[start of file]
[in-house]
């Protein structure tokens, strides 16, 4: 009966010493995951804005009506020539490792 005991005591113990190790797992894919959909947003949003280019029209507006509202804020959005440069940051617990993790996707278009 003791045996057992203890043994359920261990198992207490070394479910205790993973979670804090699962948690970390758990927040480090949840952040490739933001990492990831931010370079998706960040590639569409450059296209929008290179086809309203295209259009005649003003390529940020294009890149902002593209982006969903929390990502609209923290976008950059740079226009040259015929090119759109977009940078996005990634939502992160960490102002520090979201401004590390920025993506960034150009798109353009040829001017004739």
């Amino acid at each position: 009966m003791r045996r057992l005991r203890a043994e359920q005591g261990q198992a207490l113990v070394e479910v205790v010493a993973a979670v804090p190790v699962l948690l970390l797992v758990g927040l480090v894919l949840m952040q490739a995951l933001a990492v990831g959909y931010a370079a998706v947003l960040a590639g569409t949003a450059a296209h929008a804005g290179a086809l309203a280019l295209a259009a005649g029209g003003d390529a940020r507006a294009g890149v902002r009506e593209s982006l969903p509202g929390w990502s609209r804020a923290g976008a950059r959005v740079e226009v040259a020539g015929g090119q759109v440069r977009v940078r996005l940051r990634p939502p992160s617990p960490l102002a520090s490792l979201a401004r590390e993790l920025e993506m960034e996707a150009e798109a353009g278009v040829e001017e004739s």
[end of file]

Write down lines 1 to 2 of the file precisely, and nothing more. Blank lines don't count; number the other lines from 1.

[in-house]
């Protein structure tokens, strides 16, 4: 009966010493995951804005009506020539490792 005991005591113990190790797992894919959909947003949003280019029209507006509202804020959005440069940051617990993790996707278009 003791045996057992203890043994359920261990198992207490070394479910205790993973979670804090699962948690970390758990927040480090949840952040490739933001990492990831931010370079998706960040590639569409450059296209929008290179086809309203295209259009005649003003390529940020294009890149902002593209982006969903929390990502609209923290976008950059740079226009040259015929090119759109977009940078996005990634939502992160960490102002520090979201401004590390920025993506960034150009798109353009040829001017004739």